- November 2015
Consumer Rights in the Digital Age
A new Act of Parliament came into force on 1st October 2015 called the Consumer Rights Act. It seeks to update, consolidate and clarify consumer rights in one comprehensive Act relating to the supply of goods and services.
It sets out a timetable for consumers’ rights to be exercised including a 30 day right to reject defective products and to get a full refund from the date of purchase . For perishable goods this will be shorter. Outside the 30 day period you have the right to give the retailer one opportunity to repair or replace the goods. If repair would be too costly the retailer can opt to replace. If repairs or replacement aren’t appropriate, you can opt for a full or partial refund.
From 30 days to 6 months after purchase it is presumed that any fault was there from the time of delivery, and it would be for the supplier to prove otherwise. You can opt for a repair or replacement, and refund if that fails. A reduced refund may apply to vehicles because of use made during the period. After 6 months the consumer will have to prove the product was faulty at the time of delivery.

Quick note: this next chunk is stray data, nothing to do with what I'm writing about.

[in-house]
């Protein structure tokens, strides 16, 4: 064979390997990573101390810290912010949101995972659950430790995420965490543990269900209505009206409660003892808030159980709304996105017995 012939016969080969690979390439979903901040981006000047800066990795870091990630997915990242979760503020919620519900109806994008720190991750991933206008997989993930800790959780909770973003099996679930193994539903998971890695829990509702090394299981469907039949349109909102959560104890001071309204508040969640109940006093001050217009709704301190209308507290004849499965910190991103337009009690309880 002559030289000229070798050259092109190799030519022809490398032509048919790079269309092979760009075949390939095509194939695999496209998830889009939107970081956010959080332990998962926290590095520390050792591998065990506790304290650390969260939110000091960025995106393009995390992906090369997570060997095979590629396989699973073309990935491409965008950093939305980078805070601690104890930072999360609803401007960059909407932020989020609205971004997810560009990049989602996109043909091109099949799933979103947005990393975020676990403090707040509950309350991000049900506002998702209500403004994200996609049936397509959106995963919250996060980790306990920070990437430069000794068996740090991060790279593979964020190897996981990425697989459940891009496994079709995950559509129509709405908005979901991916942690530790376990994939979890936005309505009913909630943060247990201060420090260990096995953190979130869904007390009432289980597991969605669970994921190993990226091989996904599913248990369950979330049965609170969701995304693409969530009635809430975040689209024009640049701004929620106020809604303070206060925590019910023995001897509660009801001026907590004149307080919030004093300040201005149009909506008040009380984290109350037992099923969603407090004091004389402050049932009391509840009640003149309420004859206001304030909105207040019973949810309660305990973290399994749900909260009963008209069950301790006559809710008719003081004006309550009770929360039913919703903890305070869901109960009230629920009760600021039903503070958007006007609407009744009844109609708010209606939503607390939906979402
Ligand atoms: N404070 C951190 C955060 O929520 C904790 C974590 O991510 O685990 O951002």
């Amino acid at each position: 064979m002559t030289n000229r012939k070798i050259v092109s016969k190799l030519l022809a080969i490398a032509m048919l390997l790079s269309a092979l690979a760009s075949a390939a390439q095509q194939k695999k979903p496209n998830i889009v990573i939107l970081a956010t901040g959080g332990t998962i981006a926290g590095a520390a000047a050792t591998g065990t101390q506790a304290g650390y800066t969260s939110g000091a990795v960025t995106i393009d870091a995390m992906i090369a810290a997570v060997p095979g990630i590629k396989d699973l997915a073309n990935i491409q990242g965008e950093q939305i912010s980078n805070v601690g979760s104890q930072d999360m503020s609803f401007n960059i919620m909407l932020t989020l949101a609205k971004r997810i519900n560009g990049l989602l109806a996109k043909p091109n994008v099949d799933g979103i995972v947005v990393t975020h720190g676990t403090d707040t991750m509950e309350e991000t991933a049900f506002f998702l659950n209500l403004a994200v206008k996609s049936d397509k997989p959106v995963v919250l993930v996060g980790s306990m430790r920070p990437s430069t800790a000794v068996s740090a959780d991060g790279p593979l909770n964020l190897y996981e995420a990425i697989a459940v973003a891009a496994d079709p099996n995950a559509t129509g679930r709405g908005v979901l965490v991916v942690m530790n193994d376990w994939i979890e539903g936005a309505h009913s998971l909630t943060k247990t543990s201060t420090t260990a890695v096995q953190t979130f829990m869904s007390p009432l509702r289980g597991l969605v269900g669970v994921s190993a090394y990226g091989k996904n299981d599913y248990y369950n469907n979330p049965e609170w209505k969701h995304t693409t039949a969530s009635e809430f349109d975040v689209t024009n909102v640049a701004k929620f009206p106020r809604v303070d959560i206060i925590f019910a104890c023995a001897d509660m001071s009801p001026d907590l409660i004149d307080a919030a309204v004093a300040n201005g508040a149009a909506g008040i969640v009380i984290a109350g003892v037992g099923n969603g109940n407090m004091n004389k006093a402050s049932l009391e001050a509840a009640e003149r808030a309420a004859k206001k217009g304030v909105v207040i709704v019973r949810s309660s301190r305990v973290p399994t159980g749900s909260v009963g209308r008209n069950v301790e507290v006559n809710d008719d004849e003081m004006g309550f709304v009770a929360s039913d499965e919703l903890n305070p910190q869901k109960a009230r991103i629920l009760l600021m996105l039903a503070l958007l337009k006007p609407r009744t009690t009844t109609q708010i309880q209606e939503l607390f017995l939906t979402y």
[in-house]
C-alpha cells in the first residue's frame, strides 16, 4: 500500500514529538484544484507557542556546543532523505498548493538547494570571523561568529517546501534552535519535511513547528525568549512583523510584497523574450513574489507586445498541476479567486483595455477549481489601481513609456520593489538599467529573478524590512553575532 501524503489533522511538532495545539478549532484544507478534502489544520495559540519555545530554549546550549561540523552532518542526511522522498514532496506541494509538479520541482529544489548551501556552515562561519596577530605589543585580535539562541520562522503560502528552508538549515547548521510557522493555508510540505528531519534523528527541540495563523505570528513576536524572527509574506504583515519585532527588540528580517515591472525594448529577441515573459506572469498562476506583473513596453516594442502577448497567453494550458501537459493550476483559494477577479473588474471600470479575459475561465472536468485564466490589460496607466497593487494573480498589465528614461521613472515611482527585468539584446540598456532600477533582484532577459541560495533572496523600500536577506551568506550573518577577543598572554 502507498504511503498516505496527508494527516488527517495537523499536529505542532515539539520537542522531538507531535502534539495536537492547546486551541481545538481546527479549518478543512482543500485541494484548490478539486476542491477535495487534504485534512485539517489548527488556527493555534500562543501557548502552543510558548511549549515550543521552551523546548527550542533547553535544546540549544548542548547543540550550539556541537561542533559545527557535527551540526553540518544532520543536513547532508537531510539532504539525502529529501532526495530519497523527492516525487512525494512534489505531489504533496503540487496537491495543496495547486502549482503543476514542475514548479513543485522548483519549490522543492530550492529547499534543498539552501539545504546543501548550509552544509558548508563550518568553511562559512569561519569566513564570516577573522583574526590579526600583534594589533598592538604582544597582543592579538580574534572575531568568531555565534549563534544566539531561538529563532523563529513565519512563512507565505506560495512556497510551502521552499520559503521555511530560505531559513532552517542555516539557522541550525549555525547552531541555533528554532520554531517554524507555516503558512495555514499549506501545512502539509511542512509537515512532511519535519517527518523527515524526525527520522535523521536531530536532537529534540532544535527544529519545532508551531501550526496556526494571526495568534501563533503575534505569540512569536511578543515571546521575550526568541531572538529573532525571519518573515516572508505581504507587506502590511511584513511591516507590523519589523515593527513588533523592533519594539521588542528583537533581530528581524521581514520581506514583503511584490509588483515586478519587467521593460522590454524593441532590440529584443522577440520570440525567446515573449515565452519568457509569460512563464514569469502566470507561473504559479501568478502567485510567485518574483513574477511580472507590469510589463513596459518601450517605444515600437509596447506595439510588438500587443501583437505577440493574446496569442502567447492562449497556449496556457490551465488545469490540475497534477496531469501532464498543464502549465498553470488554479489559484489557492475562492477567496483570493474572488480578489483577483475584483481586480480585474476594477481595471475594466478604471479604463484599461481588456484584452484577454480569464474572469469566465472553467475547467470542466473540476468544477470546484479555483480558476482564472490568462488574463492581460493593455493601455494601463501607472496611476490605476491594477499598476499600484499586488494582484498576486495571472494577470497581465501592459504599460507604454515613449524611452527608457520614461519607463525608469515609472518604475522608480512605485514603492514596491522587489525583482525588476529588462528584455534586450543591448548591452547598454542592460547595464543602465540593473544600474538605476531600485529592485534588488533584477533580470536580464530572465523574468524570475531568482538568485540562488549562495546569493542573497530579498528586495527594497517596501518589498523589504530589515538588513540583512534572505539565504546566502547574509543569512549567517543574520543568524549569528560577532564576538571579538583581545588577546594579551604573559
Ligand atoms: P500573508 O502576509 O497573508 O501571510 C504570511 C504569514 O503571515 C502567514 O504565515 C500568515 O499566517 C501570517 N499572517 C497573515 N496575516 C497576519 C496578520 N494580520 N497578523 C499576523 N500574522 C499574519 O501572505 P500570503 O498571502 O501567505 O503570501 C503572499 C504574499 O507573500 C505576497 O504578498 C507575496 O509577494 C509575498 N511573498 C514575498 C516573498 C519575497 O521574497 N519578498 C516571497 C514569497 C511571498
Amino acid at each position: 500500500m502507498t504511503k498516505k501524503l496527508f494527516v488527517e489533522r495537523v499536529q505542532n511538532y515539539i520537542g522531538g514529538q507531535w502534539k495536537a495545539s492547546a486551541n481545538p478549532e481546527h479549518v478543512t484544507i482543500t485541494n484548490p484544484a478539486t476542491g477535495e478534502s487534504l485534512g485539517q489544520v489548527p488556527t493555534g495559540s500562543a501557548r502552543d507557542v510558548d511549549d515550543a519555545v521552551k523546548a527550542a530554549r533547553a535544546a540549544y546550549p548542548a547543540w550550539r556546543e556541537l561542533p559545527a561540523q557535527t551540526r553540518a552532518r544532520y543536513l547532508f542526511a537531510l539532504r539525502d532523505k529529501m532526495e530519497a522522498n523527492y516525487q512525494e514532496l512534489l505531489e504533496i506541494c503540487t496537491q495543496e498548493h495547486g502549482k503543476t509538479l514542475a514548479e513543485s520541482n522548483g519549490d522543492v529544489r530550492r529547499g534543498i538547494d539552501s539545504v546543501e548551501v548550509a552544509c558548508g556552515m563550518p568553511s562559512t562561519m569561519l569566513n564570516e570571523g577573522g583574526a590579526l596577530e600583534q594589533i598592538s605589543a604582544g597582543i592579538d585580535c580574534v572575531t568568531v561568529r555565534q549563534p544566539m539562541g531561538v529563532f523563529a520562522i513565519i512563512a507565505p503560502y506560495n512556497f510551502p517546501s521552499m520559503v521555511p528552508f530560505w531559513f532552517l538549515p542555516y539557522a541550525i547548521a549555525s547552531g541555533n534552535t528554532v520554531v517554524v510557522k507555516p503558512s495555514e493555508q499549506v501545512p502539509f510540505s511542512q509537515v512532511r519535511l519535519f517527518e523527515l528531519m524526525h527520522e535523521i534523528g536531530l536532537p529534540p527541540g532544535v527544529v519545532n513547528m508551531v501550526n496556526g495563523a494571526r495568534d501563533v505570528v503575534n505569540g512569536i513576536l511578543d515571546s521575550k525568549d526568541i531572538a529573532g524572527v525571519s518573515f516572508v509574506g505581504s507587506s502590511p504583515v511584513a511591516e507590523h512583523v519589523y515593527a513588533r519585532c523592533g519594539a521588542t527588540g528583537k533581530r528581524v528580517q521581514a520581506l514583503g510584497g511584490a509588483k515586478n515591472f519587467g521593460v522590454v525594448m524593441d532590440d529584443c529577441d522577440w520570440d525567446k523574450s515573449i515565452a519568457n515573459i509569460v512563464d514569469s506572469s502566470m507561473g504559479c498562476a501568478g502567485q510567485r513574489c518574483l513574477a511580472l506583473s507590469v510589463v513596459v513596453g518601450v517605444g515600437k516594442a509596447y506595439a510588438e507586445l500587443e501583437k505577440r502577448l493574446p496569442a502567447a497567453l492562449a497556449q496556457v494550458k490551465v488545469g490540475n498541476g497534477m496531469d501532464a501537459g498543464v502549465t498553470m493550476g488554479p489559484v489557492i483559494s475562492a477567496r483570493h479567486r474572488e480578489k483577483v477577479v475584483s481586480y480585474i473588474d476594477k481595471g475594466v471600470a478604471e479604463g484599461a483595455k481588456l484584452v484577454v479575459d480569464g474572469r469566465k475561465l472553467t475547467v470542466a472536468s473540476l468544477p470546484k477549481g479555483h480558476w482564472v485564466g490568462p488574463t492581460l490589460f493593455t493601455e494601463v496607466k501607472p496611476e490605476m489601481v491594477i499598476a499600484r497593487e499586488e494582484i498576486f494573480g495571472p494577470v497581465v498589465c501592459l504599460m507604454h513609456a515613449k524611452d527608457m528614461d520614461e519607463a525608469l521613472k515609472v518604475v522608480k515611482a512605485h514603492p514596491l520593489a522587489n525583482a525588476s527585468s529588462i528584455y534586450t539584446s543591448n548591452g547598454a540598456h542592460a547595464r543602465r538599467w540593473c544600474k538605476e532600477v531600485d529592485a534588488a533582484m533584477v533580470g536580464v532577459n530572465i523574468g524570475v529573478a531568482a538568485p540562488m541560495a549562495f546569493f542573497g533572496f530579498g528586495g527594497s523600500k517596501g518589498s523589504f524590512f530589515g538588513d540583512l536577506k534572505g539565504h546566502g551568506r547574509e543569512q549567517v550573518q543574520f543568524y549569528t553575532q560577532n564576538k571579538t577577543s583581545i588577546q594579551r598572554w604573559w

The Act for the first time specifically covers digital content which must (as with other non-digital products) be of satisfactory quality, fit for purpose, and as described. You can claim for faulty digital content to be repaired, replaced or refunded. A consumer can also claim damages against the retailer if the faulty content has damaged other devices or programmes.
The law relating to Unfair Contract Terms is included in the act and has been updated, making it easier to challenge such terms which lack good faith, hide charges in small print, limit legal rights or inflict excessive termination charges. There are 20 examples of such terms set out in a schedule to the Act.
The Act also introduces a duty on letting agents to publicise details of the fees they impose for certain services.
For further information please contact Paul Stevens by email at email@example.com or call 01379 643555.
This article provides only a general summary and is not intended to be comprehensive. Special legal advice should be taken in any individual situation.back to articles...